News Feature, June 19, 2008
Garmin-Chipotle: Cycling's new deal
What a difference a year makes. Last year, sponsors seemed to be leaving the sport in droves, but this month alone, four teams have announced multi-year title deals. Slipstream's Jonathan Vaughters spoke to Cyclingnews' Laura Weislo about his team's new deal with Garmin and the changing paradigm in team sponsorship.
The sport of cycling seems to have turned a corner in the past few weeks with the announcement of multi-year sponsorship deals by four major teams. First Team CSC announced that it would add Saxo Bank as a sponsor for this year's Tour de France, and replace CSC with Saxo Bank as sole title sponsor for the 2009 season. Then, Quick Step and Innergetic both revealed that they had renewed with the team of Patrick Lefevere despite Tom Boonen's cocaine positive.
Hot on the heels of these announcements, High Road Sports revealed that its team would take on a new strip of Columbia Sportswear in time for the Tour, and now Slipstream Sports has named Garmin as title sponsor. Both deals will last through the end of 2010.
Contrast this with last year's loss major cycling supporters T-Mobile (formerly Telekom), the Discovery Channel, Gerolsteiner, Credit Agricole - and this year's announcement by CSC that it would end its involvement with the sport, and it appears that the sport has recovered rather quickly from the doping scandals which threatened to bring cycling to its knees not too long ago.
According to Slipstream's Jonathan Vaughters, the difference is not just in the fact that teams have made a concerted effort to clean up the sport, but also in changing perceptions as to what is important to sponsors from within the cycling teams.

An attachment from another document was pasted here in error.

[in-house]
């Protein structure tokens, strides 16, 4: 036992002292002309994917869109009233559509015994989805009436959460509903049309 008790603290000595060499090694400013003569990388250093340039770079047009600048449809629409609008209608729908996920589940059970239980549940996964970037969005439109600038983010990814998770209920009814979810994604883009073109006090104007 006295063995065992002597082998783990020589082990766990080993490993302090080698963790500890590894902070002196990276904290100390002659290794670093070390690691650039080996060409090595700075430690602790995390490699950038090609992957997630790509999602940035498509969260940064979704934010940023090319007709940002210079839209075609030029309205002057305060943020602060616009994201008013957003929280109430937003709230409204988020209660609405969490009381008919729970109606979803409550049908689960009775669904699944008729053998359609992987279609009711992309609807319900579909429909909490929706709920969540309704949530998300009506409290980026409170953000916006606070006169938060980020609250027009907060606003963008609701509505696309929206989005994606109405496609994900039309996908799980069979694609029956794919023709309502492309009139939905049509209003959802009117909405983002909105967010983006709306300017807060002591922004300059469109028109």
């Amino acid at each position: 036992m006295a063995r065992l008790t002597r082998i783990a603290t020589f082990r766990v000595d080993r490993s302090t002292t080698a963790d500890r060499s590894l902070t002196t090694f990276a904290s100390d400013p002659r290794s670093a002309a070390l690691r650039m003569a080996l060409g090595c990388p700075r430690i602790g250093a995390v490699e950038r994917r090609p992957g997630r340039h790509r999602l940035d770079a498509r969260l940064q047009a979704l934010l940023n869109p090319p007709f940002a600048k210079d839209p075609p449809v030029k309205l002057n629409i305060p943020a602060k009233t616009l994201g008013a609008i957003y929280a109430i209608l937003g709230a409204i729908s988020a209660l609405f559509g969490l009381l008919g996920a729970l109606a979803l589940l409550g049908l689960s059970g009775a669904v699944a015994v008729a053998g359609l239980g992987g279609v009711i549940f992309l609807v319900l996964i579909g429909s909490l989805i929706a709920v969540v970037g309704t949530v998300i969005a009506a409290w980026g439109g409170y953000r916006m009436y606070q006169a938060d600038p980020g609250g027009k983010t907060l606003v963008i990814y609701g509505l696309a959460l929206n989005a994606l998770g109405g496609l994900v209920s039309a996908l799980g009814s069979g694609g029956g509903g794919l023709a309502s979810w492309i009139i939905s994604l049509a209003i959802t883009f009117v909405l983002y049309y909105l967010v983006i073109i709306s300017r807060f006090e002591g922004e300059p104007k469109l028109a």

Spoken like a seasoned marketing executive, Vaughters explained that companies look at the sport in terms of how many impressions the team can get into the various media - news, magazines, television, the Internet - and compare it with how much they would need to spend on traditional advertising to get the same impression on consumers. "Cycling, at its most basic essence, it's an indirect media content buy - it gives X amount of media impressions, and companies look at this as opposed to, say, a Superbowl ad, and weigh the two."
Beer maker Anheuser-Busch spent $26 million for ten 30-second commercials during the 2006 Superbowl to reach 90 million Americans and a billion eyes around the globe. The Tour de France, by comparison, attracts an audience of 2 billion worldwide. While Vaughters couldn't comment on the total value of the Garmin sponsorship, those ten commercials cost about as much money as it takes to fund a ProTour team through the end of 2010. Given those numbers, it's not surprising that companies have come back to the sport so quickly.
"Cycling, from an economics standpoint, is so attractive [to companies] that it takes something pretty massive to get people to not want to do cycling sponsorships. Doping is certainly massive enough to do that, and as soon as there was an indication that it's being dealt with, the sponsors come back in really fast.
"Cycling, from an economics standpoint, is so attractive [to companies] that it takes something pretty massive to get people to not want to do cycling sponsorships."
-Jonathan Vaughters explains that companies find cycling to be a marketing bargain.
"From an objective standpoint, cycling is a very effective marketing tool, and they just needed an excuse to get back in. We showed that we had some real empirical evidence that doping is no longer occurring, and as soon as that evidence was given a year to percolate, the sponsors came back.
"In fact, the CEO of Garmin had never been to a bike race or seen a bike race - it wasn't out of the love of the sport that he approved the deal, he did it based solely on the numbers."